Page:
For fourteen memorable years Virgil Thomson surveyed the worlds of opera and classical music as the chief music critic for the New York Herald Tribune.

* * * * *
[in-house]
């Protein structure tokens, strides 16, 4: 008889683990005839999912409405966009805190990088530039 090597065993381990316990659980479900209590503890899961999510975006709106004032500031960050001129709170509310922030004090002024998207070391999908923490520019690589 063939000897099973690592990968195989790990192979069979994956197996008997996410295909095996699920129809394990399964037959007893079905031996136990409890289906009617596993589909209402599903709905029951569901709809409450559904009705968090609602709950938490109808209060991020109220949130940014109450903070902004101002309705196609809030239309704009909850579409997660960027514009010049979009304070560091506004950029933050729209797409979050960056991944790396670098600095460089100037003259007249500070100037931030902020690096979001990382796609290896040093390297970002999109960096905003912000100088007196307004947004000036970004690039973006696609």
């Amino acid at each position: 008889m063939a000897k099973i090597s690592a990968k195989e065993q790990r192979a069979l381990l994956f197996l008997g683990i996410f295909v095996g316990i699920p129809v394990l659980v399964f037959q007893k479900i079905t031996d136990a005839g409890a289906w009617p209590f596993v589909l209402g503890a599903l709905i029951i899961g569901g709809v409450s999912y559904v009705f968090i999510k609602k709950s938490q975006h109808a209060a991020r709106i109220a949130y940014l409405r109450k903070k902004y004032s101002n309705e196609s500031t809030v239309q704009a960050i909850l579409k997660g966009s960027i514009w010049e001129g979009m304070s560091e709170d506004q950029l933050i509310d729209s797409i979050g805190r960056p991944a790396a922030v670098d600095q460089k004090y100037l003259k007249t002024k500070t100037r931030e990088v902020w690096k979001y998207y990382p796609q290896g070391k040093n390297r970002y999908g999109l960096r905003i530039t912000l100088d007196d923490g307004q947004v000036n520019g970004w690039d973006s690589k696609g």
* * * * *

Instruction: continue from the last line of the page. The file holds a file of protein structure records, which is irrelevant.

For fourteen memorable years Virgil Thomson surveyed the worlds of opera and classical music as the chief music critic for the New York Herald Tribune. An accomplished composer who knew music from the inside, Thomson communicated its pleasures and complexities to a wide readership in a hugely entertaining, authoritative style, and his daily reviews and Sunday articles set a high-water mark in American cultural journalism. Thomson collected his newspaper columns in four volumes: The Musical Scene, The Art of Judging Music, Music Right and Left, and Music Reviewed. All are gathered here, together with a generous selection of Thomson's uncollected writings. The result is a singular chronicle of that golden era when an unrivaled roster of great conductors (Koussevitzky, Toscanini, Beecham, Stokowski) and legendary performers (Horowitz, Rubenstein, Heifetz, Stern) presented new masters (Copland, Stravinsky, Britten, Bernstein) and re-introduced the classics to a rapt American audience.